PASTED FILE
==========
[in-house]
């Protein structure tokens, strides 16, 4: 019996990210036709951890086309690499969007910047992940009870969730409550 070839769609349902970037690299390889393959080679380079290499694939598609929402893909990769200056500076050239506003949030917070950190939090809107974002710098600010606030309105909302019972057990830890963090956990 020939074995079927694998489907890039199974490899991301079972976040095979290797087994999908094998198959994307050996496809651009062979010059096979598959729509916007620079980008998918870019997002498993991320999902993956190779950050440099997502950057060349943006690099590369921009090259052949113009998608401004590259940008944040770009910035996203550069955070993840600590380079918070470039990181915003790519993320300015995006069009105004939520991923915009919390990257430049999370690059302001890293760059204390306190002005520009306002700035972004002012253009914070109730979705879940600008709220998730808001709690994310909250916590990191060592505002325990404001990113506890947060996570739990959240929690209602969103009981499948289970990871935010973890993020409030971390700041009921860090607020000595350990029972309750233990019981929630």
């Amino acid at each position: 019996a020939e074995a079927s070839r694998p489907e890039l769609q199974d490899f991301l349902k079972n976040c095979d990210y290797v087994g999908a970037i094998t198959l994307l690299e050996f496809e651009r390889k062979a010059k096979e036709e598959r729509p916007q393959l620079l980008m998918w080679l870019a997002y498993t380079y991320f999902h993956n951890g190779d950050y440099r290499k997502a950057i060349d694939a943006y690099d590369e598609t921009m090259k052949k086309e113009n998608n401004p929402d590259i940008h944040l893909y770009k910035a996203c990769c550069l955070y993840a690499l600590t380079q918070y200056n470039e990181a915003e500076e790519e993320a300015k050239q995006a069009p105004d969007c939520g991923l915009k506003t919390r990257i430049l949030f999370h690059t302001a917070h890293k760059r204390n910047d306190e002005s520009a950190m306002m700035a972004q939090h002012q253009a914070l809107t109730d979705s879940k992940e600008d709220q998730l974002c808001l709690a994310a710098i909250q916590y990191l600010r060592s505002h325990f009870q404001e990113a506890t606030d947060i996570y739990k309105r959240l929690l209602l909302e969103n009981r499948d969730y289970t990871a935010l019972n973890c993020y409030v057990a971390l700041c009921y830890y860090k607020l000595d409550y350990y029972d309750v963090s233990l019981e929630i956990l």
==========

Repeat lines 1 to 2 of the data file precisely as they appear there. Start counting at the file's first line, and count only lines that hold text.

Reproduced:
[in-house]
């Protein structure tokens, strides 16, 4: 019996990210036709951890086309690499969007910047992940009870969730409550 070839769609349902970037690299390889393959080679380079290499694939598609929402893909990769200056500076050239506003949030917070950190939090809107974002710098600010606030309105909302019972057990830890963090956990 020939074995079927694998489907890039199974490899991301079972976040095979290797087994999908094998198959994307050996496809651009062979010059096979598959729509916007620079980008998918870019997002498993991320999902993956190779950050440099997502950057060349943006690099590369921009090259052949113009998608401004590259940008944040770009910035996203550069955070993840600590380079918070470039990181915003790519993320300015995006069009105004939520991923915009919390990257430049999370690059302001890293760059204390306190002005520009306002700035972004002012253009914070109730979705879940600008709220998730808001709690994310909250916590990191060592505002325990404001990113506890947060996570739990959240929690209602969103009981499948289970990871935010973890993020409030971390700041009921860090607020000595350990029972309750233990019981929630």